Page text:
I left Seattle today (well, Bellevue if you’re familiar with the area) and I’m not returning for a year. I mean, I’ll go back to visit of course, but it won’t be the same. My feeling leading up to leaving were very steady. Even now I don’t think its fully hit me. I’m going to New Zealand — for a year!
As I anticipate this change, I’m feeling reflective. On the way to the train station, we passed my old apartment building, the first place I lived in Seattle. I’m so different now than I was then, a freshly graduated college kid ready to take on the world. There have been some bumps along the way, but my attitude of taking on the world really hasn’t changed, its just been redirected.
When I first arrived in Seattle, I was excited to start a job at Microsoft. That was the culmination of all my hard work and the realization of all my long term goals. I thought that job would be the last thing I needed to worry about, I thought that everything else in my life would fall into place naturally. It is easy to see that version of myself as a bit naive, but I can’t fault myself too much: a solid job and financial security makes life a lot easier, it just isn’t the only thing that matters. I definitely wouldn’t have believed it if you told me that in 4 short years, I would be quitting this hard earned job to move across the world with little more than the clothes in my backpack and plans to volunteer on some farm somewhere.
Even now I have a to keep reminding myself that this is not a dream. That said, a lot of my friends weren’t surprised when I actually decided to go. Maybe my constant talking about travel and other countries clued them in. I quit work 2 months ago to prepare for this journey and it still hasn’t quite sunk in. I think I’ve been in “summer” mode, so nothing seems quite out of the ordinary. I’ve discovered that even unemployed, I’m not and idle person, which also won’t surprise most of my friends and family. I’m always keeping busy and I don’t think this major life change will really hit me until I’m on a 9 hour flight, by myself, for the first time in ages. I’ve built up a good network in Seattle and it’s been some time since I’ve been alone. Not just alone as in I’m hanging out by myself tonight, but alone as in if I wanted to see people it’s gonna be difficult. I used to see being alone like that as proof of my fierce independence: I don’t need anybody else! But if nothing else, the last few years have taught me that being independent doesn’t mean being alone, and that I need other people in my life.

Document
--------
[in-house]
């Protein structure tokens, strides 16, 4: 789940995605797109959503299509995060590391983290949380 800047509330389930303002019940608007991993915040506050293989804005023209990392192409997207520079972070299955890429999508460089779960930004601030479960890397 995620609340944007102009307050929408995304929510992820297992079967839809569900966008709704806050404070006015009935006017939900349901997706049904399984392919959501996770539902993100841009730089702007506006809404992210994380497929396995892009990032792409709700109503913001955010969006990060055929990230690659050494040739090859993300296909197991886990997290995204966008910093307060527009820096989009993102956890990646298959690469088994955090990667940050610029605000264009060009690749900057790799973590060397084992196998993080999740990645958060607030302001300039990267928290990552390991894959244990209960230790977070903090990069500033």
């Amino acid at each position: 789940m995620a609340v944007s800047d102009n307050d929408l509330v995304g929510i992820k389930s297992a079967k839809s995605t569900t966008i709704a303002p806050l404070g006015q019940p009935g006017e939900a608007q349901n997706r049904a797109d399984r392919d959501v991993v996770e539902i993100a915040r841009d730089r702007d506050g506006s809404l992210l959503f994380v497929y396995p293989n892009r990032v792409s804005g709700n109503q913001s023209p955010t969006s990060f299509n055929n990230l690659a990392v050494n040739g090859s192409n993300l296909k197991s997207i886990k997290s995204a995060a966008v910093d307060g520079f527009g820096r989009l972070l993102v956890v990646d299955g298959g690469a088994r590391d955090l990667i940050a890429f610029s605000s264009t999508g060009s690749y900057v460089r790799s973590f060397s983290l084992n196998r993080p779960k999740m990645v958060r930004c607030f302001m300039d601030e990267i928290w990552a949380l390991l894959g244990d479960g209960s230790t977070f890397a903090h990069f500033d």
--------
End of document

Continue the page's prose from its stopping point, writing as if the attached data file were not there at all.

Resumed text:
As I am writing on this this train, with the rain dripping down the windows, I feel like I’ve never felt so directionless. Actually that’s not true. Last year was truly directionless for me. That’s when I realized that I was no longer being fulfilled by my life. My job, which had been my primary source of purpose, was no longer enough for me. It didn’t help that work also became rather ambiguous last year. Without the feeling of making concrete progress at work, I realized that very few parts of my life gave me a feeling of accomplishment anymore.
Looking back, I realize that I actually have a lot more direction that last year, even if I don’t have everything figured out. That’s probably why I feel content in the unknown, as opposed to last year when I was just lost. My direction is now New Zealand, whatever that ends up meaning. I’m excited about about the unknown instead of dreading it. I can’t wait to explore New Zealand, as well as myself, in the year to come. The wonderful thing about my ambiguous state is that life still holds infinite possibilities, it’s up to me to pick which threads to pull, which paths to travel. And more than that, it will always be up to me to navigate life this way. There will always be an abundance of opportunities and decisions to make so long as I know where to look.